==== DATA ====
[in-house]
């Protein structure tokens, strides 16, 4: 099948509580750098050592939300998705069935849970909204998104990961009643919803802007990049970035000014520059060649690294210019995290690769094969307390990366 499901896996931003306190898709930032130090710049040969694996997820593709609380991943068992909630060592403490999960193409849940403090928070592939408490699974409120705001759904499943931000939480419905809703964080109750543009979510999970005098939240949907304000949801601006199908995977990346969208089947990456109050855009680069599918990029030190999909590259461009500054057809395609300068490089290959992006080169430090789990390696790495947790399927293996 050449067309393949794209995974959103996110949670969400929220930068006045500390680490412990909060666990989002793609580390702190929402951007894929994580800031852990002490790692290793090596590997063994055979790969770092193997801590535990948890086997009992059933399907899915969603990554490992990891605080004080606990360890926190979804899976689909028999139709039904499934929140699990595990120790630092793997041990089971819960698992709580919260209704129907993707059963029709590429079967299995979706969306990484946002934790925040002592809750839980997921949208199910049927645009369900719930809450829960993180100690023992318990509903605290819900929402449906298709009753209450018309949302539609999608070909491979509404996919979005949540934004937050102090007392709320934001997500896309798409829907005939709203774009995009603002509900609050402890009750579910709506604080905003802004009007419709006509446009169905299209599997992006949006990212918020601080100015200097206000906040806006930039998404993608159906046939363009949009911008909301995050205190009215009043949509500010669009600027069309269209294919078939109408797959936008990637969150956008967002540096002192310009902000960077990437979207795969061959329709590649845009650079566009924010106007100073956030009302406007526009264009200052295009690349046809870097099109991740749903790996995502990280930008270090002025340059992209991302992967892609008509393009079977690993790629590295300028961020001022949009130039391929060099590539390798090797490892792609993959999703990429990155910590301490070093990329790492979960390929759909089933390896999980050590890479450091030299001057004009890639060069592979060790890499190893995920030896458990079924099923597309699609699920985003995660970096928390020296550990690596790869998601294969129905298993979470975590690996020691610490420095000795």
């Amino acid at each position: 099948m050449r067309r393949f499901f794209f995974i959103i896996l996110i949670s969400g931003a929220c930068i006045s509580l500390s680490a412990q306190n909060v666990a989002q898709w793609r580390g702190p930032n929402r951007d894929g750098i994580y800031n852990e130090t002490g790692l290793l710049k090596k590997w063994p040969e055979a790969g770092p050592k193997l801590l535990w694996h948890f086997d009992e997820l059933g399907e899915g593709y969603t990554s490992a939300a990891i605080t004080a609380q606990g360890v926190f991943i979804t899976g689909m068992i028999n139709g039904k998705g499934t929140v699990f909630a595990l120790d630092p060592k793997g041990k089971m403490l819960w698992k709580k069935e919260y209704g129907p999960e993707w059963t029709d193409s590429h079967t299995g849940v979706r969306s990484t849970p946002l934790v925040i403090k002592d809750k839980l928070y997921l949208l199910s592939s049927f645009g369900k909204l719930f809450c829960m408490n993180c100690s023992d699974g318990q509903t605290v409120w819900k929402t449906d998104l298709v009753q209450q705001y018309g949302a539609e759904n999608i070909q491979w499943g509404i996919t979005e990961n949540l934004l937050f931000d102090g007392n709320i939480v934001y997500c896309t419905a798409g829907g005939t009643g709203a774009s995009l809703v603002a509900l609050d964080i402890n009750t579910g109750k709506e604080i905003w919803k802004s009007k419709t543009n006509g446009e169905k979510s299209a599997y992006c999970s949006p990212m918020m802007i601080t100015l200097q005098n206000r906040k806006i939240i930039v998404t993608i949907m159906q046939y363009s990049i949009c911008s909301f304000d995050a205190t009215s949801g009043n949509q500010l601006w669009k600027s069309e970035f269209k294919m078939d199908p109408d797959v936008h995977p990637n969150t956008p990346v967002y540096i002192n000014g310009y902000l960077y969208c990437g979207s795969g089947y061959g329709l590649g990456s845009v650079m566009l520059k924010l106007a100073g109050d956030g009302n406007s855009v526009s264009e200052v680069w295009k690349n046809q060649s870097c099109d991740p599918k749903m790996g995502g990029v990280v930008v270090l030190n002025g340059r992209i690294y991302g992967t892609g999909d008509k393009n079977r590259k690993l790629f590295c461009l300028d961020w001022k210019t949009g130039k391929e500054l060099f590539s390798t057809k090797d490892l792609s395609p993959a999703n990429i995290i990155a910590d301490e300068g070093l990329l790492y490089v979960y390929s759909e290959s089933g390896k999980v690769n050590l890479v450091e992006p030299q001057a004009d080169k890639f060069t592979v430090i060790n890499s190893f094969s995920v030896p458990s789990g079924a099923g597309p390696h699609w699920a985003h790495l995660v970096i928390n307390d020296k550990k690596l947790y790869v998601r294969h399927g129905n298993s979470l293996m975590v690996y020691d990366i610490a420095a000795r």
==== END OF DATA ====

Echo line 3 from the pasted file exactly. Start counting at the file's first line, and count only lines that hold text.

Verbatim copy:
């Amino acid at each position: 099948m050449r067309r393949f499901f794209f995974i959103i896996l996110i949670s969400g931003a929220c930068i006045s509580l500390s680490a412990q306190n909060v666990a989002q898709w793609r580390g702190p930032n929402r951007d894929g750098i994580y800031n852990e130090t002490g790692l290793l710049k090596k590997w063994p040969e055979a790969g770092p050592k193997l801590l535990w694996h948890f086997d009992e997820l059933g399907e899915g593709y969603t990554s490992a939300a990891i605080t004080a609380q606990g360890v926190f991943i979804t899976g689909m068992i028999n139709g039904k998705g499934t929140v699990f909630a595990l120790d630092p060592k793997g041990k089971m403490l819960w698992k709580k069935e919260y209704g129907p999960e993707w059963t029709d193409s590429h079967t299995g849940v979706r969306s990484t849970p946002l934790v925040i403090k002592d809750k839980l928070y997921l949208l199910s592939s049927f645009g369900k909204l719930f809450c829960m408490n993180c100690s023992d699974g318990q509903t605290v409120w819900k929402t449906d998104l298709v009753q209450q705001y018309g949302a539609e759904n999608i070909q491979w499943g509404i996919t979005e990961n949540l934004l937050f931000d102090g007392n709320i939480v934001y997500c896309t419905a798409g829907g005939t009643g709203a774009s995009l809703v603002a509900l609050d964080i402890n009750t579910g109750k709506e604080i905003w919803k802004s009007k419709t543009n006509g446009e169905k979510s299209a599997y992006c999970s949006p990212m918020m802007i601080t100015l200097q005098n206000r906040k806006i939240i930039v998404t993608i949907m159906q046939y363009s990049i949009c911008s909301f304000d995050a205190t009215s949801g009043n949509q500010l601006w669009k600027s069309e970035f269209k294919m078939d199908p109408d797959v936008h995977p990637n969150t956008p990346v967002y540096i002192n000014g310009y902000l960077y969208c990437g979207s795969g089947y061959g329709l590649g990456s845009v650079m566009l520059k924010l106007a100073g109050d956030g009302n406007s855009v526009s264009e200052v680069w295009k690349n046809q060649s870097c099109d991740p599918k749903m790996g995502g990029v990280v930008v270090l030190n002025g340059r992209i690294y991302g992967t892609g999909d008509k393009n079977r590259k690993l790629f590295c461009l300028d961020w001022k210019t949009g130039k391929e500054l060099f590539s390798t057809k090797d490892l792609s395609p993959a999703n990429i995290i990155a910590d301490e300068g070093l990329l790492y490089v979960y390929s759909e290959s089933g390896k999980v690769n050590l890479v450091e992006p030299q001057a004009d080169k890639f060069t592979v430090i060790n890499s190893f094969s995920v030896p458990s789990g079924a099923g597309p390696h699609w699920a985003h790495l995660v970096i928390n307390d020296k550990k690596l947790y790869v998601r294969h399927g129905n298993s979470l293996m975590v690996y020691d990366i610490a420095a000795r």